We’ve seen the ads in the classified section and other employment-related periodicals. Make $150 an hour! No Experience Necessary! Training Provided! Easy Money! Call our toll-free number for more information!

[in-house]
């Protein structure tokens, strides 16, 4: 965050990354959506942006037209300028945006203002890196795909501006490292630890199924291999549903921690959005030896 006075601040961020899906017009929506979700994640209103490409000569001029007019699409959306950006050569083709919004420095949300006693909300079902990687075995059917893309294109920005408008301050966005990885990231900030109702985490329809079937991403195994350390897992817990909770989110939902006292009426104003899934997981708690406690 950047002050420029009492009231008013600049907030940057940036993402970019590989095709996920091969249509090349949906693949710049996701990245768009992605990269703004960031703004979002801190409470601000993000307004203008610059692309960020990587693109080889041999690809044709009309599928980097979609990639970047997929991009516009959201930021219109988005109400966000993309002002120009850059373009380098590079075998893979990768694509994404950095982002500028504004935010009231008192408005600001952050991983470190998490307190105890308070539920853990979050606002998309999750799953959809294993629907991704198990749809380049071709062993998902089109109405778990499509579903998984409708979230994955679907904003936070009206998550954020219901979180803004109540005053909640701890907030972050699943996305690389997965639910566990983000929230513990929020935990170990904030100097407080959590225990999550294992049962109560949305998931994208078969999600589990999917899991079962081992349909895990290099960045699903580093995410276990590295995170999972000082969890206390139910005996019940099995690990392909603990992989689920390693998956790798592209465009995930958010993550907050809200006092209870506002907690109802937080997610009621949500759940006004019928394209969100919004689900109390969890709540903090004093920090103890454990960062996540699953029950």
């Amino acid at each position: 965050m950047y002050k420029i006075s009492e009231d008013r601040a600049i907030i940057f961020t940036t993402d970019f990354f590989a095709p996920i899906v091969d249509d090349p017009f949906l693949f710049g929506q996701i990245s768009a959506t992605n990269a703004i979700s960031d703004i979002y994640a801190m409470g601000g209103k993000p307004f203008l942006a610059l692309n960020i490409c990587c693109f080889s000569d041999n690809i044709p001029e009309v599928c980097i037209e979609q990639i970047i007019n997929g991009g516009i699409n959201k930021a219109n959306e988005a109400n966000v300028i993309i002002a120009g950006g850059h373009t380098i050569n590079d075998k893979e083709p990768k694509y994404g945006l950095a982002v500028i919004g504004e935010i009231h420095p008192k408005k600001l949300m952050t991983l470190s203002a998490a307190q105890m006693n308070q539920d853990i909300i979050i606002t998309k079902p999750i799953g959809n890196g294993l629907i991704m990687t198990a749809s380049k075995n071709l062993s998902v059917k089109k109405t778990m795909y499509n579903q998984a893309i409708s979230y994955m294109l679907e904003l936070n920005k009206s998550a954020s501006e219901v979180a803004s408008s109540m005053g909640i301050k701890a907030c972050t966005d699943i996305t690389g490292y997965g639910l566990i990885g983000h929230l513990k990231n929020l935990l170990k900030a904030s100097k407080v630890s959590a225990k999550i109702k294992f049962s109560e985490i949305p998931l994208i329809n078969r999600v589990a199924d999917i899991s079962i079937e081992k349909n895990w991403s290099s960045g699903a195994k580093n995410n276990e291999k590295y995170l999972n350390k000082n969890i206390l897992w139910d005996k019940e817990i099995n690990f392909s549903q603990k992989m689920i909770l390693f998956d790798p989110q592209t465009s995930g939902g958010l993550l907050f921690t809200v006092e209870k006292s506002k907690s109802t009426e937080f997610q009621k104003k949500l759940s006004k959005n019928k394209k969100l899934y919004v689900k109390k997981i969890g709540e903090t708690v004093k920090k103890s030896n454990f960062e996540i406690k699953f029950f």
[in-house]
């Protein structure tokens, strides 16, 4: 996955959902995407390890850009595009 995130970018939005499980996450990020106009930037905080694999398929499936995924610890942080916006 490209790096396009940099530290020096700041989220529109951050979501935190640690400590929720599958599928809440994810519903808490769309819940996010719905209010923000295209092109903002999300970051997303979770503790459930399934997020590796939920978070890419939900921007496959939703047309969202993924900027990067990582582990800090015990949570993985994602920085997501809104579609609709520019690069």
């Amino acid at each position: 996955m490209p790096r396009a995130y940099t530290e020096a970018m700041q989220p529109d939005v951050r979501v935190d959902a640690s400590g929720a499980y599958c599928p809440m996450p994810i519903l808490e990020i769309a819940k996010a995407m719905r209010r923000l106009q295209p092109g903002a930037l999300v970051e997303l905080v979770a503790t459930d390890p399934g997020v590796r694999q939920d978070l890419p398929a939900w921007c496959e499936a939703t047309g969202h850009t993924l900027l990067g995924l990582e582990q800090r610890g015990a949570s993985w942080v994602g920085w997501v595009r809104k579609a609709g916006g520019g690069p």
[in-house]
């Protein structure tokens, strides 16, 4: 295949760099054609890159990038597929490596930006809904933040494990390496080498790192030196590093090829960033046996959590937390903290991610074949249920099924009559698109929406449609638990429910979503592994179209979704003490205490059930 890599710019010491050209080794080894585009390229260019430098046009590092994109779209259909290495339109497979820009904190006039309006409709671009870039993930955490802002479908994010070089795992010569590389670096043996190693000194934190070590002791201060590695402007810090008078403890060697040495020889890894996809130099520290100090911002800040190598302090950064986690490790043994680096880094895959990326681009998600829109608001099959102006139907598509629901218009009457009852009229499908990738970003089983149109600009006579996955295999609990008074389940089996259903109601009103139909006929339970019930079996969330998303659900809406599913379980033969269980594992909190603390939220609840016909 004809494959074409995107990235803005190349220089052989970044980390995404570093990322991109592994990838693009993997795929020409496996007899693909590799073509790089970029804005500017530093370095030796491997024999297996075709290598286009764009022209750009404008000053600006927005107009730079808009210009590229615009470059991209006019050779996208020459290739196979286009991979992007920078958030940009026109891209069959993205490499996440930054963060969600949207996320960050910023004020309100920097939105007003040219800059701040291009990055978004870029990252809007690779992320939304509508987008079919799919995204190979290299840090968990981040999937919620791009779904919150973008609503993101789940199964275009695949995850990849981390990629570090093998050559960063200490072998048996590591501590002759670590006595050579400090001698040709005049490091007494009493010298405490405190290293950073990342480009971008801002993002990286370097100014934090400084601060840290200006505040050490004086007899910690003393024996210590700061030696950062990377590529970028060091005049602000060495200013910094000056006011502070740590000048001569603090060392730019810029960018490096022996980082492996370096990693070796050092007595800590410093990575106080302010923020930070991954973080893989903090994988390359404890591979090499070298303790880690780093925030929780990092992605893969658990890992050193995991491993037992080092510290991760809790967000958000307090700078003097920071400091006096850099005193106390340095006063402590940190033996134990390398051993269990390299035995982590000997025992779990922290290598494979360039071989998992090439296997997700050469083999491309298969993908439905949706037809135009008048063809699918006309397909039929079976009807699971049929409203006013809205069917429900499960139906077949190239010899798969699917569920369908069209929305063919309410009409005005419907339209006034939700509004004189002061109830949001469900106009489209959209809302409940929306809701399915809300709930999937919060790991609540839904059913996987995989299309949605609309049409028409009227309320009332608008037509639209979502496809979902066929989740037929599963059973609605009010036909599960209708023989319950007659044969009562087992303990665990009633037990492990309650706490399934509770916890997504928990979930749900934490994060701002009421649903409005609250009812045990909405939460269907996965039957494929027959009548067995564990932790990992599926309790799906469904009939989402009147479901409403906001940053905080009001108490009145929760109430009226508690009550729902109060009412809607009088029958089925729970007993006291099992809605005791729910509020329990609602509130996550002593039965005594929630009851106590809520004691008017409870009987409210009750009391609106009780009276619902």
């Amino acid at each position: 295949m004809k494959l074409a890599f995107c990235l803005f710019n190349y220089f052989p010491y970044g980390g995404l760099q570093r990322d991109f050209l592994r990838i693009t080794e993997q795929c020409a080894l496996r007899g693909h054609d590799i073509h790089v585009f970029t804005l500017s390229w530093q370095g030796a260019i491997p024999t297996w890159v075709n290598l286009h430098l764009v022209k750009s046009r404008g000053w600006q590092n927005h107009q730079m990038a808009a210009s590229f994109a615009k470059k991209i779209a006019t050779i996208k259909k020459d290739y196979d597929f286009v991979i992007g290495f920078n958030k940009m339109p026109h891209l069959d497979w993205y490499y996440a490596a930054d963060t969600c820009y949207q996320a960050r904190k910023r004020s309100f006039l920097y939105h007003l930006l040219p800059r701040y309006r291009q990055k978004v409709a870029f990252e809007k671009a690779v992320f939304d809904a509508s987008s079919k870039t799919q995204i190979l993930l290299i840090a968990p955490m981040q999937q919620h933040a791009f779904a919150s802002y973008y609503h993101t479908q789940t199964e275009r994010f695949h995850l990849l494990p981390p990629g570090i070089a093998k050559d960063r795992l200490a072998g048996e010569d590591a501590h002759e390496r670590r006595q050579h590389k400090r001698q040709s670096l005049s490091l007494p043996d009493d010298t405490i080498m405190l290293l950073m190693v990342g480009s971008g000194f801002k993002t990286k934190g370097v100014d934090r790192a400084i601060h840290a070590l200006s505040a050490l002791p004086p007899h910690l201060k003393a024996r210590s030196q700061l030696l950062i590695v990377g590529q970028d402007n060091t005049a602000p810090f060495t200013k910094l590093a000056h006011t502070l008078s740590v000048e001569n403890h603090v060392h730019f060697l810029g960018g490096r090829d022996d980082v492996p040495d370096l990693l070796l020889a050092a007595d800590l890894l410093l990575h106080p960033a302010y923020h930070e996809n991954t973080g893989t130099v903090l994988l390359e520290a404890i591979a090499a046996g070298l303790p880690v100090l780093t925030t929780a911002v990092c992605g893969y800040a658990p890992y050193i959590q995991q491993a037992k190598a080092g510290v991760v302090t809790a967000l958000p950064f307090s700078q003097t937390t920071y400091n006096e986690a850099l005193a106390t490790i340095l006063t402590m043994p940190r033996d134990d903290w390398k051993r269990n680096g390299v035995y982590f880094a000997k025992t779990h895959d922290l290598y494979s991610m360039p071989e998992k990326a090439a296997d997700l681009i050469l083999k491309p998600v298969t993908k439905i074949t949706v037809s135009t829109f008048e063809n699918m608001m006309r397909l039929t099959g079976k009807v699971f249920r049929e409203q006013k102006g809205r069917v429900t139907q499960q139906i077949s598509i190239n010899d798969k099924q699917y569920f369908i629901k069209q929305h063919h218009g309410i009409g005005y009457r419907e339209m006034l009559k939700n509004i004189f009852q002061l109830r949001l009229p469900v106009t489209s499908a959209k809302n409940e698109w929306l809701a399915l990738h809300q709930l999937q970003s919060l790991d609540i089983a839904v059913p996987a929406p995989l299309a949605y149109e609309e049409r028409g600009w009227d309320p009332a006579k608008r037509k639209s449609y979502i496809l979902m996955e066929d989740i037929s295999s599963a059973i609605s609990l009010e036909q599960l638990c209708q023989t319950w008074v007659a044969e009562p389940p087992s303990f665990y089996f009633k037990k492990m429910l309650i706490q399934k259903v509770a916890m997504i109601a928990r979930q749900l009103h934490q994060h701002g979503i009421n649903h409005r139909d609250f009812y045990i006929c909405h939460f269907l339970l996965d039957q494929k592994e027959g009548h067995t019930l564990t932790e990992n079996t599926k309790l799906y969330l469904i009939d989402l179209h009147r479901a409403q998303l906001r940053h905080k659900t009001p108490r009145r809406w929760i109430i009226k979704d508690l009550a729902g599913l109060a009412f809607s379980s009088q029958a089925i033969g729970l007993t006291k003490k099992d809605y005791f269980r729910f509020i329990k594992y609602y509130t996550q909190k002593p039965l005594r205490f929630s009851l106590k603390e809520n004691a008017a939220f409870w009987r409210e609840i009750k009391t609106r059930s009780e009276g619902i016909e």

In the midst of some equally personal and professional issues, I held on to some leads ifound in a recognizable business magazine pertaining to mystery shopping and did my research one weekend. Honestly, it’s not a bad thing to get into. You do get have things for free, see marketing in a way you’re probably not used to seeing it and meet interesting people. Depending on your background and your drive, it could provide the foundation to a long-term career or you can pursue other goals while paying your bills since one shop takes an average of one hour or less. Like other lines of work (and yes, it is work and not like an outing with friends – at least not most of the time), there are downsides. Some things are across the board and other issues might just be a conflict of interest that would vary from one individual to another. Here are few things I have picked up on in a very short time and will gladly pass on to anyone who may ask how it’s really done.